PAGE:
A second step would be to ensure consistency in waste policy. Malta’s Waste Management Strategy is aptly sub-titled ‘A Resource Management Approach’. By no stretch of the imagination can Malta’s proposed incineration policy be deemed to be consistent with such an approach. It is, in my view, just a panic reaction to the fact that there is no more space available for landfills.

The issue involved is very straightforward: can we deliver on our own target of a zero waste society by 2050? In planning to achieve this objective, each Minister has to be a Minister for the Environment, as each Ministry has a role in preventing or re-using the waste generated by the different economic activities. It is certainly a headache not only for Environment Minister José Herrera, but also for all the other Ministers, in particular Tourism Minister Konrad Mizzi and Minister for the Economy Chris Cardona.

In analysing waste management strategy targets achieved to date, it is not only Wasteserve that should be in the dock. The Minister responsible for the Economy has a duty to give account as to what measures and initiatives are in hand to develop the circular economy. It is the point where the paths of environment policy and economic policy cross, and rhetoric has to give precedence to results achieved or in the pipeline to be achieved.

Likewise, it is about time the Tourism Ministry seriously addresses the waste generated by hotels, bars and restaurants. This is an area that has been neglected for several years and is creating considerable difficulties in various parts of the Maltese islands, especially those along the coastline.

It is about time we realised that the implementation of an environment policy is not to be restricted to the corridors of the Environment Ministry: it is an activity that should be carried out by each and every Ministry.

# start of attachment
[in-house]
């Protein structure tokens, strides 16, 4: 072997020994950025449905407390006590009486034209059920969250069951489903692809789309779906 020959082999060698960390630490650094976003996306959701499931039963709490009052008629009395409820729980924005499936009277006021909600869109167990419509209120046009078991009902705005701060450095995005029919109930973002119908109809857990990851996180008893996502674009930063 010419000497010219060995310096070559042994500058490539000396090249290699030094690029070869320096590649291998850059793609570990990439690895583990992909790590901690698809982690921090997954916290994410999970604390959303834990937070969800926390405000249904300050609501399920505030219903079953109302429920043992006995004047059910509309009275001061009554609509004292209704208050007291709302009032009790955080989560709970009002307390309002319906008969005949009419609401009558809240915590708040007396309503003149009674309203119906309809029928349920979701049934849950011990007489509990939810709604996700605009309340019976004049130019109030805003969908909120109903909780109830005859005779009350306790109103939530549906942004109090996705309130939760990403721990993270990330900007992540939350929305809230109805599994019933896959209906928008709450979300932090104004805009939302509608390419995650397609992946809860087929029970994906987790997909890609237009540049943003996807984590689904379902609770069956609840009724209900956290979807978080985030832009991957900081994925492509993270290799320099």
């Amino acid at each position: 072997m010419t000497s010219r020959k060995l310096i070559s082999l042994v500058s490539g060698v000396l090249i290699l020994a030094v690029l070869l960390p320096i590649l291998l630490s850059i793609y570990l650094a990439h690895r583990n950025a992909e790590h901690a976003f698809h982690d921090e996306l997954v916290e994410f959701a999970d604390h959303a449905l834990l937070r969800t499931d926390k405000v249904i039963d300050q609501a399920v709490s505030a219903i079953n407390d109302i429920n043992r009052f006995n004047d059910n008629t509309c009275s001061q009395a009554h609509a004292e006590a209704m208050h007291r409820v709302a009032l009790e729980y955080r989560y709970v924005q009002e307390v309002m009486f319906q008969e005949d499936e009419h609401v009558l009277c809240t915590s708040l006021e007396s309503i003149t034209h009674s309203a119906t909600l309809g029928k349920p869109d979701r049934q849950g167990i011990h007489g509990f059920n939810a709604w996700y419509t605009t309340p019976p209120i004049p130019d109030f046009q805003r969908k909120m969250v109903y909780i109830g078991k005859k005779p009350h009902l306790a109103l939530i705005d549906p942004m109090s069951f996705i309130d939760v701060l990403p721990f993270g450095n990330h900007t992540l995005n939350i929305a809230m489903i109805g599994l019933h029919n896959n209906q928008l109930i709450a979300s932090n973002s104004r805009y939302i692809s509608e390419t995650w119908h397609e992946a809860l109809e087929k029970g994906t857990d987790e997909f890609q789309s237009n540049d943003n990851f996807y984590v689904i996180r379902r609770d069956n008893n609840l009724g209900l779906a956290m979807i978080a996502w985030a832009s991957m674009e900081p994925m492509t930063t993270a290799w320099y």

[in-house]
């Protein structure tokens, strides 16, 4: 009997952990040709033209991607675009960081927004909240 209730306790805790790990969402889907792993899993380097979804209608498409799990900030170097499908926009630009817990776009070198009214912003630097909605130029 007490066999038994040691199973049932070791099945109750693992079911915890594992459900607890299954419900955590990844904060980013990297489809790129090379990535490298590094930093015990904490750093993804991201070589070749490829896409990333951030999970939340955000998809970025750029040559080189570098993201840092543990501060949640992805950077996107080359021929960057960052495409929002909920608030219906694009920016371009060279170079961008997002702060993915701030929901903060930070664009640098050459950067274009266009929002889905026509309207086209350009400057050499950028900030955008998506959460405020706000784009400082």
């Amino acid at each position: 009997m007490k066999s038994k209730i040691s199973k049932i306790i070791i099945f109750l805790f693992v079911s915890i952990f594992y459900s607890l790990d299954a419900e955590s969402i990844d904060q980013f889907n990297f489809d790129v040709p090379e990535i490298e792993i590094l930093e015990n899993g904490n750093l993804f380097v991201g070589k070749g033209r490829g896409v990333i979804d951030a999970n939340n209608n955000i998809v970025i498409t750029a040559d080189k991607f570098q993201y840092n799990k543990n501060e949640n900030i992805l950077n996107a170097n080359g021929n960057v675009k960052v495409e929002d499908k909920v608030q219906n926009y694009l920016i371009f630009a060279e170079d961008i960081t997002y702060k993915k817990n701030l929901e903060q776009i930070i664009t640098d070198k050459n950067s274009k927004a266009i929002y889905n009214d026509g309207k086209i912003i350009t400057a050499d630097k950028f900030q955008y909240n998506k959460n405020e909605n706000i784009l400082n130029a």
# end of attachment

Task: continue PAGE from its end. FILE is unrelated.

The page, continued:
published in the Malta Independent on Sunday: 26 November 2017

Prof. Josef Lauri asked me : so what is the solution ? My answer.

 

 

The basic difficulties for the formation of a coalition, as I view them, are three :

1st: there is an issue of credibility. The PN is not credible when it speaks against corruption and in favour of good governance, unless it clears the deck and solves its current issues, as highlighted in my article published today: Coalition building: beyond the arithmetic.

2nd : there is the format in which a coalition could take shape: forming part of the PN is no coalition at all, it is also not acceptable to AD; it is possible to form a separate structure specifically for the elections, but time is running out for such an option;

3rd : there are various issues of policy in respect of which there may be sharp disagreement, particularly in respect of environmental issues.  The proposed tunnel between Malta and Gozo, and the proposed car-racing track as well as spring hunting, all of which are supported by the PN but which are objectionable in principle to AD readily come to mind. There are also a number of other issues of a social and economic nature which could also be contentious.

 

All the above requires considerable time and goodwill, both of which are in short supply.

 

(The above is a reply I gave on one of my blogposts in reply to a question by Prof. Josef Lauri earlier today.)

Coalition building: beyond the arithmetic

It is pretty obvious that the primary – and possibly the only – objective that the Nationalist Party seeks to attain through its proposed coalition is to numerically surpass the Labour Party when the first count votes are tallied after  the forthcoming general election. Should this materialise, it could be a stepping stone on the basis of which, possibly, it could return to office on its own or in coalition.

The rest, that is to say beyond the first count vote tally, is all a necessary evil for the PN.